Government's continued defence of its "illegal" licensing of Bulawayo's Khulumani FM is proof that the administration is awarding licences to radio stations it can easily manipulate, Community Radio Harare (CORAH) director Givemore Chipere has claimed.
He was responding to information ministry permanent secretary Nick Mangwana's recent statement reiterating that Khulumani FM's licencing was legal even in the absence of a Broadcasting Authority of Zimbabwe (BAZ) board.
"According to the Broadcasting Services Act (BSA), the BAZ board has the sole mandate to offer radio licenses; it is not the duty of parliament to licence radio stations anyway," said Chipere.
"The fact that there is no properly constituted BAZ board shows that the government is not serious about licensing community radio stations.
"Now that there is no board, it makes BAZ vulnerable to abuse by government officials and politicians. Maybe it is a matter of government creating a situation whereby they create loose institutions which they are able to abuse."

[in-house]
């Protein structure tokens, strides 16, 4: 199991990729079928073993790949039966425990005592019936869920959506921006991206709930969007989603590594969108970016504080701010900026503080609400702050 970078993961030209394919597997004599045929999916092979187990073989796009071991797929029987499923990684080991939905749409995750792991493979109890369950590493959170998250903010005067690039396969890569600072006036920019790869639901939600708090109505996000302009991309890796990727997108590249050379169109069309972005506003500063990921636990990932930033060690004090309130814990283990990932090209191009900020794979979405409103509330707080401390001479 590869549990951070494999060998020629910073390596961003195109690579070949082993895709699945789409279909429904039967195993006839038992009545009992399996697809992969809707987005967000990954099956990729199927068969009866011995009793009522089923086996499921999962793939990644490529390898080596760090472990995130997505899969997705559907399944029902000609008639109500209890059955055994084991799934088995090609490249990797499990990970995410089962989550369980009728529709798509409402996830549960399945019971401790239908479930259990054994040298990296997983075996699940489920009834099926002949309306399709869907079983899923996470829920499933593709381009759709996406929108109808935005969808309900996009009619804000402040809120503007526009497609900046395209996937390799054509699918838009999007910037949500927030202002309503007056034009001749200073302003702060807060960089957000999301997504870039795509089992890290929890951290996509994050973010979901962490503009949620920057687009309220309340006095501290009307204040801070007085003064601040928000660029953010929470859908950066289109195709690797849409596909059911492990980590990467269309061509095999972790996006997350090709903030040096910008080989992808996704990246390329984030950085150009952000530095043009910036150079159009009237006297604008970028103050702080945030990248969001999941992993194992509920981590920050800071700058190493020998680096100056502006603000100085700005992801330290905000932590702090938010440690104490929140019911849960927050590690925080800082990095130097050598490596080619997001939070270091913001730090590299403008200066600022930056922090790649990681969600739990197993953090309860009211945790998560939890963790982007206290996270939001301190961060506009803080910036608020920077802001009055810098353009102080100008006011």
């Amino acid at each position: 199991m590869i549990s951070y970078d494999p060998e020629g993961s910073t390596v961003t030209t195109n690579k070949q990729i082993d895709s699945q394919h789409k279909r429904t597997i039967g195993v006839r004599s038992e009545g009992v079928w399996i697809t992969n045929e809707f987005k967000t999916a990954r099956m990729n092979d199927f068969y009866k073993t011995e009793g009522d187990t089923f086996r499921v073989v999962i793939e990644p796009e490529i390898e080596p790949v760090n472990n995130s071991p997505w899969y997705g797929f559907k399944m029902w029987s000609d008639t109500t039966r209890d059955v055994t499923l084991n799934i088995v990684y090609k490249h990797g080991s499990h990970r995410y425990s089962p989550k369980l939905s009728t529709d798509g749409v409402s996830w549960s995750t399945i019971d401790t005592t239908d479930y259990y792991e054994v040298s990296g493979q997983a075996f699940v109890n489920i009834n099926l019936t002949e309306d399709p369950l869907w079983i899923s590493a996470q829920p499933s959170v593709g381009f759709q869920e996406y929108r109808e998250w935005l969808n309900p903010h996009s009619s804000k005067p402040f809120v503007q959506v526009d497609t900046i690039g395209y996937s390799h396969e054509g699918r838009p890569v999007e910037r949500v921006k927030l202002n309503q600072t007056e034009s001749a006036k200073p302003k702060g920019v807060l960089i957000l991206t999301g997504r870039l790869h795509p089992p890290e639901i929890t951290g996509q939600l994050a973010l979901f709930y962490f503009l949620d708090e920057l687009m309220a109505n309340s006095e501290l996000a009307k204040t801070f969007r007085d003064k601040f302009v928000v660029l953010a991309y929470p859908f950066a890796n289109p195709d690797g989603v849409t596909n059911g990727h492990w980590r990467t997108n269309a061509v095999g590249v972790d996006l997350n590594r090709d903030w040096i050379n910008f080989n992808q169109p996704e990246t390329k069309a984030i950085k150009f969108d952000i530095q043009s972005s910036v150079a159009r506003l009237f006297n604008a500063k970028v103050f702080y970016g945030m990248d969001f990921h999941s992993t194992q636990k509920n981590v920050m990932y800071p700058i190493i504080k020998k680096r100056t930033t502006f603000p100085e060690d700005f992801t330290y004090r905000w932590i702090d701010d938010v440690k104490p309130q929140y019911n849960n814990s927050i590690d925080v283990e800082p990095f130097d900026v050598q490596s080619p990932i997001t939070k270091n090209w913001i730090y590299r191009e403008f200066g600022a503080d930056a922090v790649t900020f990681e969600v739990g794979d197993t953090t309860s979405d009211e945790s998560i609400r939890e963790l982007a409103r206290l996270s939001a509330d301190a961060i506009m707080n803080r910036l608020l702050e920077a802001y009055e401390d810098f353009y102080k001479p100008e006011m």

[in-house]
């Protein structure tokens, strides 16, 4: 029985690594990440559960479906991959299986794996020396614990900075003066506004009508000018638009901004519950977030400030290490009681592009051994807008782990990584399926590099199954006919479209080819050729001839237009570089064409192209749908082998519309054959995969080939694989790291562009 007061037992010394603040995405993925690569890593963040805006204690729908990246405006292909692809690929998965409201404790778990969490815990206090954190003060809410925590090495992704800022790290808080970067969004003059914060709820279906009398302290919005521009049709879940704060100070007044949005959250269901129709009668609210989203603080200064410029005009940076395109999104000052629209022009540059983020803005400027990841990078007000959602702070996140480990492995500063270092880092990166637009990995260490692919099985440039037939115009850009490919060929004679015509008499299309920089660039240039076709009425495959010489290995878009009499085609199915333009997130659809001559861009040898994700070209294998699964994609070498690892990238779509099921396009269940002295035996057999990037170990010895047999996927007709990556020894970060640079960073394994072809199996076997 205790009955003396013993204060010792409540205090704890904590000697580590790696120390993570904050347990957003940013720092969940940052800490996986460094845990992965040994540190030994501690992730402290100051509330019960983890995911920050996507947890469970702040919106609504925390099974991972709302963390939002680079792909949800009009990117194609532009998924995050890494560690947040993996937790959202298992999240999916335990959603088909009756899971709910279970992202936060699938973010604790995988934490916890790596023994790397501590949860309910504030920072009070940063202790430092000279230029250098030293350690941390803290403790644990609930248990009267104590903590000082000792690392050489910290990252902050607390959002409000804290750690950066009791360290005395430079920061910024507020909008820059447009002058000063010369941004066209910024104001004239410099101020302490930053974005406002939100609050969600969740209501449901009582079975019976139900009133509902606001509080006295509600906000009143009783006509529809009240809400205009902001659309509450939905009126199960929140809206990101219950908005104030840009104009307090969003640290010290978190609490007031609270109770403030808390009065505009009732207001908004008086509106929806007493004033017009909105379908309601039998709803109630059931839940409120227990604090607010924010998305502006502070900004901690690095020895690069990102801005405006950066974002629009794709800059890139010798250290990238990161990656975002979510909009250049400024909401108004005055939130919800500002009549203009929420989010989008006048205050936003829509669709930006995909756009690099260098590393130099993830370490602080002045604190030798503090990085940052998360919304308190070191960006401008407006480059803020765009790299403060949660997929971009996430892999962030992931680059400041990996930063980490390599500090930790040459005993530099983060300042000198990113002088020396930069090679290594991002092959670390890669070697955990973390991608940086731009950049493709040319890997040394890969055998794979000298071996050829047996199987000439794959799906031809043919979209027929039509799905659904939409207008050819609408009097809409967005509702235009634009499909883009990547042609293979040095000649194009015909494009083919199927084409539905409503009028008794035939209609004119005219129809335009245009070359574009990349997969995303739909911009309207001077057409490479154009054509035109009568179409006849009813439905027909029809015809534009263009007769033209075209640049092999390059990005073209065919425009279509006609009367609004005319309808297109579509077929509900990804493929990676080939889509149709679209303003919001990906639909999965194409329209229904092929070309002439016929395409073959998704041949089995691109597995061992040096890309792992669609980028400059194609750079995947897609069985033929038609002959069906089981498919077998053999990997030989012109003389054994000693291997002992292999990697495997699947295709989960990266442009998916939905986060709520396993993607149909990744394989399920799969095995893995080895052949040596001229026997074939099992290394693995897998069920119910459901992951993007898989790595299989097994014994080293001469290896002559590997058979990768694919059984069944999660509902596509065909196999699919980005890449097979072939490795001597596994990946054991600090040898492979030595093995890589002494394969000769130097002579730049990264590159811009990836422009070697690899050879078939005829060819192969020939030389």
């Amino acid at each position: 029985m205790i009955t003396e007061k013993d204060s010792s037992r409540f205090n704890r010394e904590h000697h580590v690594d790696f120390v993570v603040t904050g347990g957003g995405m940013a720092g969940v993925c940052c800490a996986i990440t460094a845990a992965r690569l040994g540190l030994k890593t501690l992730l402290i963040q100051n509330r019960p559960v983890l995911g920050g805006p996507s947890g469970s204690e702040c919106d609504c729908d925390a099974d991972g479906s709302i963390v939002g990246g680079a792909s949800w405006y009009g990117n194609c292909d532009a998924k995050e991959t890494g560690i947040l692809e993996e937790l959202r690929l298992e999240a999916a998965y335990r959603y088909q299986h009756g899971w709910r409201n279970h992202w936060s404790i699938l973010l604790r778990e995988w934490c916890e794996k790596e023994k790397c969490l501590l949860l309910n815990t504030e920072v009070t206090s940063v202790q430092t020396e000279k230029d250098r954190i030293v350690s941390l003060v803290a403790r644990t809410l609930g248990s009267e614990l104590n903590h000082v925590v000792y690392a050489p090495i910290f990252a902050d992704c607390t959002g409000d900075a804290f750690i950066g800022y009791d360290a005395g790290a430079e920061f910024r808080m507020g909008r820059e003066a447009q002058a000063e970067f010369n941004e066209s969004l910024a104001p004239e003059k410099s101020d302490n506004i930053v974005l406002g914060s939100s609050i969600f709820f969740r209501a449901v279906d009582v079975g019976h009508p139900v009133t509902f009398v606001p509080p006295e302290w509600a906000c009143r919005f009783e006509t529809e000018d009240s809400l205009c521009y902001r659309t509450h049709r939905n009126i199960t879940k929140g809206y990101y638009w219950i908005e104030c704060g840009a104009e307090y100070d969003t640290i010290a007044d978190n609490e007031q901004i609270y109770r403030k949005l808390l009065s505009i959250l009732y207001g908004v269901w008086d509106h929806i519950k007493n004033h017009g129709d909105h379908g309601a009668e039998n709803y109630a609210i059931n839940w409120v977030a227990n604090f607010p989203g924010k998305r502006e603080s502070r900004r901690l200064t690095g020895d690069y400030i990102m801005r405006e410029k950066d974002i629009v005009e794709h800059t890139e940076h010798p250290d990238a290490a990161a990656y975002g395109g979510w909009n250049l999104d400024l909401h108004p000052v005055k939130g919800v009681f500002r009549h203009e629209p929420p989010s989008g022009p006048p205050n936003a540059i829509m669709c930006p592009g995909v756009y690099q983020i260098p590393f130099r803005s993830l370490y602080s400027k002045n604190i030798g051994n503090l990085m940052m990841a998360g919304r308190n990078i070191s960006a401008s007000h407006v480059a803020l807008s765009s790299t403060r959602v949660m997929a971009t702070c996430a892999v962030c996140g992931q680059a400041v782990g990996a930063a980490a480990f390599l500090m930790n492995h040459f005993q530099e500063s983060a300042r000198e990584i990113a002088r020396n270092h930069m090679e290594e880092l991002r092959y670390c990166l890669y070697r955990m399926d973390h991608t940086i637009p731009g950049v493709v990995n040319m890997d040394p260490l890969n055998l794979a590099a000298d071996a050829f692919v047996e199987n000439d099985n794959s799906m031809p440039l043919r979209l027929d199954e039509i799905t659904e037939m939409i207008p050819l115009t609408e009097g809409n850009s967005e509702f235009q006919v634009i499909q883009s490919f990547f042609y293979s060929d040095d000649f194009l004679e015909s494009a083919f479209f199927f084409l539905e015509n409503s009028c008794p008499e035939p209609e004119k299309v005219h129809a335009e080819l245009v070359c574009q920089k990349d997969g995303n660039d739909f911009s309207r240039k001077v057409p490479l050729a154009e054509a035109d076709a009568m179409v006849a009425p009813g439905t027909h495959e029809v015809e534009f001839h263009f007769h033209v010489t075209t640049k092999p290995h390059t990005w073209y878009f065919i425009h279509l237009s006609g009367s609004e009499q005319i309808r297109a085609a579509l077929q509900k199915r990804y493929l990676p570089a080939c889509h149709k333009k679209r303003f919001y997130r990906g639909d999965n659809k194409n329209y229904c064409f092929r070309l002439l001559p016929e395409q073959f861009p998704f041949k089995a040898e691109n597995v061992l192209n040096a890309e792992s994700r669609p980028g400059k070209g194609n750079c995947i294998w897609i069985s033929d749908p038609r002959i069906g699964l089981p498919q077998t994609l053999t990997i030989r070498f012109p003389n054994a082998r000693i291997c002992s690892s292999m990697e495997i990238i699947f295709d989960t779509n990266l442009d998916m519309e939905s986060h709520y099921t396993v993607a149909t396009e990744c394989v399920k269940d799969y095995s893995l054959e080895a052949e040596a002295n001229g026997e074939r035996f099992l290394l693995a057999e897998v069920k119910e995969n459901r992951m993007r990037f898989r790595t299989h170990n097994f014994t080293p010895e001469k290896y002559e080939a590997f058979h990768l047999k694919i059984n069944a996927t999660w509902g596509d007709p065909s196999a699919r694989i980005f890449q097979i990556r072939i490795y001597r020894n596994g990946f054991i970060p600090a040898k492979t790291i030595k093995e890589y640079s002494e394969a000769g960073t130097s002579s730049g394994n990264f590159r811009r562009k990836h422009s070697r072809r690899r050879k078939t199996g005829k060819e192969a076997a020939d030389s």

Khulumani FM, a community radio station, was set up in 2018 to broadcast in Bulawayo using the Ndebele language within a 40-kilometre radius of the city.
Media support organisations questioned the legality of government's decision to set up the station in the absence of a BAZ board whose role is calling for such applications as stipulated by the BSA.
Mangwana, who was guest speaker at the recent World Radio Day celebrations in Harare, said government was making frantic efforts to licence other stations.
"Every day, there is something happening towards the licencing of community radio stations and when the budget came out in December it came out with a provision for community radio stations so we are on course and have the political will to do that.
"The issue is in parliament no and when an issue has been spoken in parliament and until it has been resolved I cannot comment much but in terms of the legal advice we got from the Attorney General nothing illegal was done," said Mangwana.